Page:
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If you’ve used the past year to improve your at-home coffee game but still don’t have a milk frother, it might be time to get one. When the pandemic shut down some of our favorite local coffee shops, my partner and I took it upon ourselves to better our brewing skills and ultimately invested in a Breville Milk Café — it got us as close as we'll likely ever be to bona fide baristas.
During the pandemic, we got rid of our K-Cup coffee maker, which we only used when we were truly desperate for caffeine, and replaced it with a Bodum Pour Over with a reusable filter and gooseneck kettle. But when we were gifted two containers of illy, we didn’t want to let the good finely ground coffee go to waste by making it in a pour over, which coffee aficionados say should only be used to brew medium or medium-fine ground beans. We researched the best way to brew finely ground beans and that’s when we decided to get our Bialleti Moka Pot — and, along with it, our first milk frother, which allowed me to create the lattes and cappuccinos I love at home.
I originally got the Zulay handheld milk frother and although it was a good starting point, it didn’t produce as much froth as I wanted, plus I had to take the time to steam the milk beforehand. Once I felt confident in my brewing skills, I decided to take my milk frothing to the next level and invested in the Breville Milk Cafe. When it came in the mail, I said goodbye to preheating my milk and doing everything by hand and immediately started regularly relying on my Breville frother.
Unlike a handheld frother, this frother will do all the work for you — all you have to do is pour milk up to the minimum line, set your desired temperature and press a button. It is designed with an induction heating system that is meant to give you quick and consistent froth. If you don’t want your milk to be hot, there is a cold stir setting that will give you that desired froth without the heat, which I prefer for oat milk (a personal preference — I don’t like oat milk when it’s heated). There are two stirring attachments included: one for lattes and one for cappuccinos. Whichever one you are not using can be conveniently stored magnetically on the back of the machine.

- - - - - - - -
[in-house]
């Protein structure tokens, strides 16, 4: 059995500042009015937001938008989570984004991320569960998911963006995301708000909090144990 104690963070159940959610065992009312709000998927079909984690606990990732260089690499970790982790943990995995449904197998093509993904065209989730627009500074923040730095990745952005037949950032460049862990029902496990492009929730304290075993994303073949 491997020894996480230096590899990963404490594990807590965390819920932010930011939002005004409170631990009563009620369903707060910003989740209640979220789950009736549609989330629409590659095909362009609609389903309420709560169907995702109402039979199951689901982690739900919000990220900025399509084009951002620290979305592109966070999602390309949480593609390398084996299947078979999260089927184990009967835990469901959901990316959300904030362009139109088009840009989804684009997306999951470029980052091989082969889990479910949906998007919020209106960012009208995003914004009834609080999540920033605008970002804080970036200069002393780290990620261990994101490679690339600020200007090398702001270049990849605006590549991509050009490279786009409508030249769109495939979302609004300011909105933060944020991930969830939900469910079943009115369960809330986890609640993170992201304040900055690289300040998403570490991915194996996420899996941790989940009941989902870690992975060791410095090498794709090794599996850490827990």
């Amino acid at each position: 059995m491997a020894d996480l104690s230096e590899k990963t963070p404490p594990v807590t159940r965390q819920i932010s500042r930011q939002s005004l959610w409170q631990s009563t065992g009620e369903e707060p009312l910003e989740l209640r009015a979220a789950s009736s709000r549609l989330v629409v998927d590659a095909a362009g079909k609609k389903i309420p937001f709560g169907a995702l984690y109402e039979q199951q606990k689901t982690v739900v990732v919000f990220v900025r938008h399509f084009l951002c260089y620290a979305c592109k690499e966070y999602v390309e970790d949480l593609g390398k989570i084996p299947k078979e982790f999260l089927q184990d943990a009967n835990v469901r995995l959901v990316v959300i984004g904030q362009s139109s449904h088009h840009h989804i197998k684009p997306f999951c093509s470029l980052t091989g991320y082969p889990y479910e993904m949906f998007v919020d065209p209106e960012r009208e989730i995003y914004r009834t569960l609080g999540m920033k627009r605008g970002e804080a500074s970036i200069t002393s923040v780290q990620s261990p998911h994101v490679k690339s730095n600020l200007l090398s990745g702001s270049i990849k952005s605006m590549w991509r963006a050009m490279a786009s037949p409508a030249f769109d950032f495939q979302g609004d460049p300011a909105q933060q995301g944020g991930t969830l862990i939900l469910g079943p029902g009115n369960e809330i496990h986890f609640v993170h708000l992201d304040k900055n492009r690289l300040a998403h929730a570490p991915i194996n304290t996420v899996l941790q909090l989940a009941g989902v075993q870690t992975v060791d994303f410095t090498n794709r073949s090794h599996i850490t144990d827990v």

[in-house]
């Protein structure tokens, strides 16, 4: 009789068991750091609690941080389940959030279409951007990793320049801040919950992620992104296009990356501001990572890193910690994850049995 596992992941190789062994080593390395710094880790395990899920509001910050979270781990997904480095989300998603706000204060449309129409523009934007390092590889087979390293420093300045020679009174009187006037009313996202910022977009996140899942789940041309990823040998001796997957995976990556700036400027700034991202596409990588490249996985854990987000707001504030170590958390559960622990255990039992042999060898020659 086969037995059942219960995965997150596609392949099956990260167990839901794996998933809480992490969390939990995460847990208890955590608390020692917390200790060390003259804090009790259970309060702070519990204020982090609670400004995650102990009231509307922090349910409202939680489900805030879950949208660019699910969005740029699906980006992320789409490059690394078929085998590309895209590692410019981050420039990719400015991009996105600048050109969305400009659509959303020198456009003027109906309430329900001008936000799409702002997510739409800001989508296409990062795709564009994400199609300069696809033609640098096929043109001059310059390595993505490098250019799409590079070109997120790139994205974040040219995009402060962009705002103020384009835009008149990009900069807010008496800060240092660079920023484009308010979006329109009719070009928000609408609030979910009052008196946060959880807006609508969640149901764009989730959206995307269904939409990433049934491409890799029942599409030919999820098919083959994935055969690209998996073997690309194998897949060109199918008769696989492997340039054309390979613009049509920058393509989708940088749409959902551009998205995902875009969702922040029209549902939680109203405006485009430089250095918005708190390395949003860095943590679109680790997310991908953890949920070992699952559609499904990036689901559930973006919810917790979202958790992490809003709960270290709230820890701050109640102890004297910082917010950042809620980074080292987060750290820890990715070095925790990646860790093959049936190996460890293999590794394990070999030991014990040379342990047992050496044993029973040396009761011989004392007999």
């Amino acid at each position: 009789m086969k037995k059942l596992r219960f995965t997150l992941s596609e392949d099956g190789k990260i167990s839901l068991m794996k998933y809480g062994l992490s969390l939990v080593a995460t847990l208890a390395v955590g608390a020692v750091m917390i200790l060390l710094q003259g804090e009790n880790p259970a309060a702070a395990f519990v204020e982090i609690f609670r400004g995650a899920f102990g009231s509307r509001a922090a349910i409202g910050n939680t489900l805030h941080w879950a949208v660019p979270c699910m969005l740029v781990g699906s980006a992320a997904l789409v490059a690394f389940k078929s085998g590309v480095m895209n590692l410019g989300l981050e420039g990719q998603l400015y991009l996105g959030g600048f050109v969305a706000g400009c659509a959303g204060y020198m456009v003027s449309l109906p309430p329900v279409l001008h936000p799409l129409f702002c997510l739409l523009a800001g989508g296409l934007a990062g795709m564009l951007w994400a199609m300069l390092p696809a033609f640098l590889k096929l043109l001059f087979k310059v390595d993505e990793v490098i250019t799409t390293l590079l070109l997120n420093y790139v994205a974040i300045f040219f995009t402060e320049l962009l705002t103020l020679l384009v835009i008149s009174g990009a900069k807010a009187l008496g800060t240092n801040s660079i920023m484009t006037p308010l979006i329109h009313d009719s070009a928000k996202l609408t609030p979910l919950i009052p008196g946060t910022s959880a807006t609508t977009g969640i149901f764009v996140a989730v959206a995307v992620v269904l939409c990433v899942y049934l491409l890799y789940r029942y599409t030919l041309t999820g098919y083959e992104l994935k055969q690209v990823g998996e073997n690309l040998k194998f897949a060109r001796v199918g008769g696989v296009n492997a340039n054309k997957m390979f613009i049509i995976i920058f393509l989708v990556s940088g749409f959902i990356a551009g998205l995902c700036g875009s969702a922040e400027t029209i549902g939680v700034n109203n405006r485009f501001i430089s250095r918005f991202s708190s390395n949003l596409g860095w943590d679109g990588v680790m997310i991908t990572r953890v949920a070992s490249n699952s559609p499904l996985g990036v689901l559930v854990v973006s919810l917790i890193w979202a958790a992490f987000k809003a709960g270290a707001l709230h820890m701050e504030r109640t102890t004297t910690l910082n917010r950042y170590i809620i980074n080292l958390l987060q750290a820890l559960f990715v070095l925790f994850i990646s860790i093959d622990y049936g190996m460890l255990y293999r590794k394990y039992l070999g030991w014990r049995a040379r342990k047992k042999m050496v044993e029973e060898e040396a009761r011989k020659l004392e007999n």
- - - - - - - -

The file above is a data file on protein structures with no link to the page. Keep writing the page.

Making lattes and cappuccinos isn’t the only thing the Breville Milk Café is good for — it also makes one of the best homemade hot chocolates I’ve ever had. The lid has a detachable component that acts as a measuring cup so you can pour chocolate shavings in as the milk heats up. I always opt for the William Sonoma Classic Hot Chocolate, because in my opinion chocolate shavings produce a richer taste than powders. It’s never tasted better than when I make it in my Breville, which helps the chocolate blend well with the milk as it heats up, giving it a rich flavor.
The only drawback I have faced with this machine is that you must fill the jug up to the minimum line to ensure that the frother doesn’t overheat. If you’re making coffee for just yourself, this minimum amount is often more milk than you need for your drink and you may end up having to dump some out, which feels wasteful. However, if you’re serious about making coffee at home — particularly lattes and cappuccinos — then, in my opinion, this should not hold you back from the convenient and cafe-quality froth produced by the Breville Milk Café.